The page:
Influenza spreads from person to person mainly through fine drops of liquid (aerosols) that float around after people cough, sneeze, or talk. The study examined whether far-UVC light could efficiently kill aerosol-borne influenza viruses in settings similar to a public space. They worked with an aerosolized H1N1 virus, a common strain of the flu, which they released into a test chamber, and later exposed to very low doses of far-UVC light (222 nm). A control group was similarly aerosolized but not exposed to UVC light.

The results showed that far-UVC light inactivated the viruses with roughly the same efficiency as conventional UV disinfection treatments. If the results can be recreated in other settings, the team is confident that overhead, low-level far-UVC lighting in public locations could form a powerful tool for limiting the airborne transmission and spread of microbial diseases, “such as influenza and tuberculosis,” said Dr. Brenner. It would be a comparatively cheap measure, as far-UVC lights are relatively inexpensive and broadly-applicable.

“Unlike flu vaccines, far-UVC is likely to be effective against all airborne microbes, even newly emerging strains.”

The paper “Far-UVC light: A new tool to control the spread of airborne-mediated microbial diseases,” has been published in the journal Scientific Reports.

Self-tanning drug could fight skin cancer — and improve your beach experience

A new compound promises to give you a nice sun tan without any radiation at all.

A natural tan is much better than a tanning bed, but it can still be unhealthy. Image via Max Pixel.

Getting a tan

When we’re exposed to ultraviolet (UV) rays, our body starts to trigger a series of chemical reactions which lead to the production of melanin. Melanin is a pigment that gives skin, hair, and eyes their color. The extra production darkens our skin, which protects us against the damaging effect of the sun’s rays. That’s right, a tan is your body’s way of protecting you against the Sun.

Now, researchers from the Massachusetts General Hospital have created a drug that tricks the body into developing a tan without any sunlight whatsoever. This is a markedly different effect to fake tan, which basically “paints” the skin without adding any melanin and any protection against UVs. It’s also very different to so-called tanning pills, which can increase your melanin production but still require exposure to UVs. This is the real deal — you rub it on your skin, and the body starts to produce melanin.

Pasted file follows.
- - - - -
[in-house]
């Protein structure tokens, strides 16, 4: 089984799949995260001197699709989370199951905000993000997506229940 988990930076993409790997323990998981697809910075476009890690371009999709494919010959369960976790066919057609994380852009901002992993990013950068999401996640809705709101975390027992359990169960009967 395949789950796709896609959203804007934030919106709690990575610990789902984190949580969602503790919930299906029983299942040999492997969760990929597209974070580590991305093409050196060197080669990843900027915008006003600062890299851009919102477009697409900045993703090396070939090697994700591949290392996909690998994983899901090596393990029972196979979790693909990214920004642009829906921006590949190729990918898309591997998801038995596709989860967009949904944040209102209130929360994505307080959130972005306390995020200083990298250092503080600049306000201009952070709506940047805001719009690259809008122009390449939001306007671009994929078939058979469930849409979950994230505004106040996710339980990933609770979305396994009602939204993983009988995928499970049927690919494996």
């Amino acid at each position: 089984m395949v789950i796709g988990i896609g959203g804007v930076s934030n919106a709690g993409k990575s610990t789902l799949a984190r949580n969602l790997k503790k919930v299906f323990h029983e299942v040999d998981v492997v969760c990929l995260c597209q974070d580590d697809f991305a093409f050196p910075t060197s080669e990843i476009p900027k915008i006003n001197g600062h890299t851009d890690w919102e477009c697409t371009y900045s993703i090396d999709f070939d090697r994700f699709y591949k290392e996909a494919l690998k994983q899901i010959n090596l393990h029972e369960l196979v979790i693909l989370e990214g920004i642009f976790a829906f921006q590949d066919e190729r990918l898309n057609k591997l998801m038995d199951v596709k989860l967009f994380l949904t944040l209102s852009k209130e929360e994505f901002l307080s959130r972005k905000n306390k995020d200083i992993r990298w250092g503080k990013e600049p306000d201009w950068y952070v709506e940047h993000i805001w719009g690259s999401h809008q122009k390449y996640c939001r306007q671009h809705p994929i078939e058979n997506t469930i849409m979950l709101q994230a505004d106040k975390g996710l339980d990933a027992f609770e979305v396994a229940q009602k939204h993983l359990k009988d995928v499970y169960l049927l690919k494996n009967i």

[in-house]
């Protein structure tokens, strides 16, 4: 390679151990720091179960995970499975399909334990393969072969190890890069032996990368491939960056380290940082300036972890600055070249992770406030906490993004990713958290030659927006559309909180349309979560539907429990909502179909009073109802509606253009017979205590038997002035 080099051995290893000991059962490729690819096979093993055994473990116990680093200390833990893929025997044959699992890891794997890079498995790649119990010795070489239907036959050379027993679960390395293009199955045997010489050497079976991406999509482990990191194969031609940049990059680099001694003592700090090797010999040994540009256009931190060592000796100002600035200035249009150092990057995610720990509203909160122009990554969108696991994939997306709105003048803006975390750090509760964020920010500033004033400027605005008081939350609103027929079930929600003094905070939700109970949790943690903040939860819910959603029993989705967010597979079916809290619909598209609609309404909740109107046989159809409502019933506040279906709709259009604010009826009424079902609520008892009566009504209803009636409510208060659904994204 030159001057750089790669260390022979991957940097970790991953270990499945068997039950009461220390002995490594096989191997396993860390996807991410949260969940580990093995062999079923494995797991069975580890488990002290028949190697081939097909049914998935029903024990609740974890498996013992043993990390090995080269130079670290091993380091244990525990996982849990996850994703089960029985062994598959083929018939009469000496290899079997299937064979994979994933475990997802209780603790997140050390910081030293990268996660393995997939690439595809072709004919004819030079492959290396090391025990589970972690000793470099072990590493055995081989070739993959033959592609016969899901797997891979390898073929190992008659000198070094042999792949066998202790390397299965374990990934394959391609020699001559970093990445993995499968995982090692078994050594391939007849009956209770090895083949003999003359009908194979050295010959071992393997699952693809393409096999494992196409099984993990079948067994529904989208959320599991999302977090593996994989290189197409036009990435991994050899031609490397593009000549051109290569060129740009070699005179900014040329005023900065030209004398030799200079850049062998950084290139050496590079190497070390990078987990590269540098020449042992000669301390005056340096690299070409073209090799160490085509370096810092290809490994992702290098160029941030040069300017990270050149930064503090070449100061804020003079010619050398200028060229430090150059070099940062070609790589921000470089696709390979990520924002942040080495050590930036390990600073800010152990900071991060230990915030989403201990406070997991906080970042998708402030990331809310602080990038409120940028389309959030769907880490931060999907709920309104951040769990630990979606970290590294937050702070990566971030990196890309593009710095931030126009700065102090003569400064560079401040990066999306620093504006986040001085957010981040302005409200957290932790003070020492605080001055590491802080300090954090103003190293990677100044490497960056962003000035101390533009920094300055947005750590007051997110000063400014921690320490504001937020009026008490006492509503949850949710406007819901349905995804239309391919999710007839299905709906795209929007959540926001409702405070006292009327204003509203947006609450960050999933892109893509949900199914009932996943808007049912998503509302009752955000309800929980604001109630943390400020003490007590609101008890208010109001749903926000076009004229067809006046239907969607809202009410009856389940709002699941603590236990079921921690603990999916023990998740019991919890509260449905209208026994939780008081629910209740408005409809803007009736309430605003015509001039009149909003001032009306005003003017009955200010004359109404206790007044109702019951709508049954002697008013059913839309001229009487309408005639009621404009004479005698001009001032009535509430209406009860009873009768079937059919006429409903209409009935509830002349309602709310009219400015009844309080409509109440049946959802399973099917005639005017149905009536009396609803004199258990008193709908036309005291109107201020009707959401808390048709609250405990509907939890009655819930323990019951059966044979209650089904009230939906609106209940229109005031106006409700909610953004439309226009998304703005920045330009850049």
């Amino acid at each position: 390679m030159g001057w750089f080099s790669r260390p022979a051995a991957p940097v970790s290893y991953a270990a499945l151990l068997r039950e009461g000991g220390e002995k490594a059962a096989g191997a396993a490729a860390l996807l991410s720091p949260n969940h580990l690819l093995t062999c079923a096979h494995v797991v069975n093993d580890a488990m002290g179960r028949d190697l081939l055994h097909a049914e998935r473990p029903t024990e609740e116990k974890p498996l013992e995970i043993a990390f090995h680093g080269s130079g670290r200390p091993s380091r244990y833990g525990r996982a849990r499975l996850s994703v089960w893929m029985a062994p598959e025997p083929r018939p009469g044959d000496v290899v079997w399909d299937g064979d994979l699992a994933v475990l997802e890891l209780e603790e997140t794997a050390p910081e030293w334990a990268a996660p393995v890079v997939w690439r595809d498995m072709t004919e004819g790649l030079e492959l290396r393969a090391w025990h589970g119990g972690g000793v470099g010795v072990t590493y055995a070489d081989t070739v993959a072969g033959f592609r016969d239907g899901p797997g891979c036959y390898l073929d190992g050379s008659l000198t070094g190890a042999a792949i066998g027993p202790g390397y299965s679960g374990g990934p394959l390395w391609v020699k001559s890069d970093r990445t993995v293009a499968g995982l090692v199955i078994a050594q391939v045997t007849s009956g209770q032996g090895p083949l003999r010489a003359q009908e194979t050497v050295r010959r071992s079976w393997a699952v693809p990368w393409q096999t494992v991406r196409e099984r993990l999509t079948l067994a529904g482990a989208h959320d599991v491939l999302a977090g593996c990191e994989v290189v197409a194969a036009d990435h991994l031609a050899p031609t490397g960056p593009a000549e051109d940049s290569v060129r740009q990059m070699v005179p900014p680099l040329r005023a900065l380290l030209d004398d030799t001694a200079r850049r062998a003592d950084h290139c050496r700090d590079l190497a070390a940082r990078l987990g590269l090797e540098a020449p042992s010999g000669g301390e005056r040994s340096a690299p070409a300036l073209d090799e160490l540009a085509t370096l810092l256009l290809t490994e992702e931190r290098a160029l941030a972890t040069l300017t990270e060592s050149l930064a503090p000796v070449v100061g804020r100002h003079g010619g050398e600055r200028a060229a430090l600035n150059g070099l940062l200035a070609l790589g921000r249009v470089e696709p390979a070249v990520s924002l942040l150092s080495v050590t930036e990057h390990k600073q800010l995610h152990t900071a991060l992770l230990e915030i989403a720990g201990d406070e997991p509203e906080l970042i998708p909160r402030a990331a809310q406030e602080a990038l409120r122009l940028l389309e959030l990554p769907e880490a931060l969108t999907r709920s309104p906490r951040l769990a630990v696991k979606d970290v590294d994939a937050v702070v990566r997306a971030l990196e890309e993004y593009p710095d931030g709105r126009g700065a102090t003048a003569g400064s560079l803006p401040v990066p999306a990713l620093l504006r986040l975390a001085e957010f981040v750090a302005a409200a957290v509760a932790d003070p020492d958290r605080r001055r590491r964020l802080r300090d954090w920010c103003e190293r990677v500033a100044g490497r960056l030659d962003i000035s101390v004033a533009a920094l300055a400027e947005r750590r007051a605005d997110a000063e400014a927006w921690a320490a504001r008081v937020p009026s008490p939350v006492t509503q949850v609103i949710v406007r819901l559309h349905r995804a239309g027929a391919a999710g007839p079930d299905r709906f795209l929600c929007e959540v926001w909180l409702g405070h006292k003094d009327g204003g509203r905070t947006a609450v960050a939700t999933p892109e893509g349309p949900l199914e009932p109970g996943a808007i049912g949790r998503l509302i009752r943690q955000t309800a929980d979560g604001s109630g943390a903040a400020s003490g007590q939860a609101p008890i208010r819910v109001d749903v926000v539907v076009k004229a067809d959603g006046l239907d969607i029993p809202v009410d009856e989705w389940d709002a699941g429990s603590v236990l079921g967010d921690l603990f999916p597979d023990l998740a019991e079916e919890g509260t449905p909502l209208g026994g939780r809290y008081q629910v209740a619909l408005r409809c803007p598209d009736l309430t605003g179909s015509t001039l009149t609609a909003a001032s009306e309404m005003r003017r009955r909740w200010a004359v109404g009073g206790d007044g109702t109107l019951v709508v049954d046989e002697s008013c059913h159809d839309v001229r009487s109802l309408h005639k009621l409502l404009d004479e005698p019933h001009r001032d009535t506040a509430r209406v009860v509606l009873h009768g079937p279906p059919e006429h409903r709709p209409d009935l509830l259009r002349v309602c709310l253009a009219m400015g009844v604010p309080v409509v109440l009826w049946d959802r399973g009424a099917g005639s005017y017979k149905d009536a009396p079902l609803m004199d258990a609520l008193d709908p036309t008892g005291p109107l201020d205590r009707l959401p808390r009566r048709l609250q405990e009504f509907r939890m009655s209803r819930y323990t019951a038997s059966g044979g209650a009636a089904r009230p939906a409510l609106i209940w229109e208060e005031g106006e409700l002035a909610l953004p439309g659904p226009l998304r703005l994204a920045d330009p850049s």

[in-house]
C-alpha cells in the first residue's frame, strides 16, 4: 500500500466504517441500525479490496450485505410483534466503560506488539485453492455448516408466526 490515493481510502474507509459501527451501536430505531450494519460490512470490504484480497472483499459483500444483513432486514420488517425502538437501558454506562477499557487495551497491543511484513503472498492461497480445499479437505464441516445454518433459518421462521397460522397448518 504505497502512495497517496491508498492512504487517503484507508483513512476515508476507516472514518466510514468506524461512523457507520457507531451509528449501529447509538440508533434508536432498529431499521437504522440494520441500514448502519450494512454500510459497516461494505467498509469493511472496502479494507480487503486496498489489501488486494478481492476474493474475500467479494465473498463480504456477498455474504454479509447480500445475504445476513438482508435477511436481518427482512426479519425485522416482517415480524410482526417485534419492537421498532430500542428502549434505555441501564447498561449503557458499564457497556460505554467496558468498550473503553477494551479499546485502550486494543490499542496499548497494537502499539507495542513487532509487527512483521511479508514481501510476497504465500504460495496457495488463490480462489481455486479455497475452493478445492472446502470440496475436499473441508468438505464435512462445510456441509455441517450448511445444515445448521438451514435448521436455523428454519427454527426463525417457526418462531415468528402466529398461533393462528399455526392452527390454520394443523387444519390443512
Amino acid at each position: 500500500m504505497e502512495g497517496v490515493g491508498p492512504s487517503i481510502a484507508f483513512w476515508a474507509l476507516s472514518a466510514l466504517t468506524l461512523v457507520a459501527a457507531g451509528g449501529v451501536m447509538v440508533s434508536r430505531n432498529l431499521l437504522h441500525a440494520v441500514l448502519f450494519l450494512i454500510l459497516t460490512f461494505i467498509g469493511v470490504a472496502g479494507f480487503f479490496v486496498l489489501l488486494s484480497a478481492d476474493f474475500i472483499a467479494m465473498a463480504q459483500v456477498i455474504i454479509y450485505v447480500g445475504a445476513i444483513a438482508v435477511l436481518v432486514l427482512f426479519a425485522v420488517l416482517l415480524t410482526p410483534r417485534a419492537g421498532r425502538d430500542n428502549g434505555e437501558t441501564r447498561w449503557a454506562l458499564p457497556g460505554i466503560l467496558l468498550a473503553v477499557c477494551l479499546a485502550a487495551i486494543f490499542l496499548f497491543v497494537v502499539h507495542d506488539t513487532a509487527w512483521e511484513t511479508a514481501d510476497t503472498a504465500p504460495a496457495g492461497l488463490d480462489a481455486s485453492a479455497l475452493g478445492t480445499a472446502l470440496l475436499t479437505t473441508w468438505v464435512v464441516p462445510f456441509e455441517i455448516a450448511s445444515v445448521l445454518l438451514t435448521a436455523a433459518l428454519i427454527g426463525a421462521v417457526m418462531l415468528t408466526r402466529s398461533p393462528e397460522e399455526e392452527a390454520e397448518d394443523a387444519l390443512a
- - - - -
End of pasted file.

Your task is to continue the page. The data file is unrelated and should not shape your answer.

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“It has a potent darkening effect,” said Dr. David Fisher, one of the researchers involved in the project. “Under the microscope, it’s the real melanin, it really is activating the production of pigment in a UV-independent fashion.”

Fighting cancer

Even if you can’t see it directly, sunscreen does a lot of work protecting your skin from UV light. Image credits: Spigget / Wikipedia.

They’re also not doing this for a cosmetic reason — they have their eyes set on a much bigger problem: skin cancer. In 2015, there were 5.6 identified cases of skin cancer, many of which are associated with exposure to UV light. Tanning beds are also a growing problem. It is believed that tanning beds are the cause of hundreds of thousands of cases of cancer, with the World Health Organization placing tanning bed users at the highest risk of developing skin cancer. Of course, sunscreen helps, but people often misuse the sunscreen or don’t use appropriate protection. Also, sunscreen has the nasty habit of keeping your skin white, which is considered undesirable by many people who want to develop a tan.

“We know what causes skin cancer – it’s really associated with UV radiation – and yet it’s at the top of the list [of most common cancers], and it continues to increase in frequency,” says David Fisher, a dermatologist at Massachusetts General Hospital who led the research. “Sunscreen does prevent skin cancer. It has been shown. But it’s not enough. What I think could be done is to use sunscreen that has been supplemented by something to darken the skin.”